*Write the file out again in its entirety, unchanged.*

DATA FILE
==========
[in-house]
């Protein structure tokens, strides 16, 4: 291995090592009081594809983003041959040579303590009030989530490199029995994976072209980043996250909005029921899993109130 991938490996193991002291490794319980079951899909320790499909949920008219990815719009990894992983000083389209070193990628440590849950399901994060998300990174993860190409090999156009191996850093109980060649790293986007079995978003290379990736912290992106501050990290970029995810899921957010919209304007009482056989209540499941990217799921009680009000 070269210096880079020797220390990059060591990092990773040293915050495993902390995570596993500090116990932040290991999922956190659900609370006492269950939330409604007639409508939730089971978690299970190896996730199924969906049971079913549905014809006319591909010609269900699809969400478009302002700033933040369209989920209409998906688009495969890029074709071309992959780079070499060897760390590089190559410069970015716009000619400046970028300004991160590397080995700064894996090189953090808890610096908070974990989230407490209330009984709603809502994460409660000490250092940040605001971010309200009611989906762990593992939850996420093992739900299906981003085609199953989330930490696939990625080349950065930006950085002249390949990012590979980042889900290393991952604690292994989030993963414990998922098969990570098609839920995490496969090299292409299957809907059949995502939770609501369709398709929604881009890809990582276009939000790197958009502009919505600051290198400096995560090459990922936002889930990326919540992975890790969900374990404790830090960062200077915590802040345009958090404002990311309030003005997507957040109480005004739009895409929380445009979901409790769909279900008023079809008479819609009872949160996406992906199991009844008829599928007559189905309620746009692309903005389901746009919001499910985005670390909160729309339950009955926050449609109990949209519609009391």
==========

[in-house]
């Protein structure tokens, strides 16, 4: 291995090592009081594809983003041959040579303590009030989530490199029995994976072209980043996250909005029921899993109130 991938490996193991002291490794319980079951899909320790499909949920008219990815719009990894992983000083389209070193990628440590849950399901994060998300990174993860190409090999156009191996850093109980060649790293986007079995978003290379990736912290992106501050990290970029995810899921957010919209304007009482056989209540499941990217799921009680009000 070269210096880079020797220390990059060591990092990773040293915050495993902390995570596993500090116990932040290991999922956190659900609370006492269950939330409604007639409508939730089971978690299970190896996730199924969906049971079913549905014809006319591909010609269900699809969400478009302002700033933040369209989920209409998906688009495969890029074709071309992959780079070499060897760390590089190559410069970015716009000619400046970028300004991160590397080995700064894996090189953090808890610096908070974990989230407490209330009984709603809502994460409660000490250092940040605001971010309200009611989906762990593992939850996420093992739900299906981003085609199953989330930490696939990625080349950065930006950085002249390949990012590979980042889900290393991952604690292994989030993963414990998922098969990570098609839920995490496969090299292409299957809907059949995502939770609501369709398709929604881009890809990582276009939000790197958009502009919505600051290198400096995560090459990922936002889930990326919540992975890790969900374990404790830090960062200077915590802040345009958090404002990311309030003005997507957040109480005004739009895409929380445009979901409790769909279900008023079809008479819609009872949160996406992906199991009844008829599928007559189905309620746009692309903005389901746009919001499910985005670390909160729309339950009955926050449609109990949209519609009391």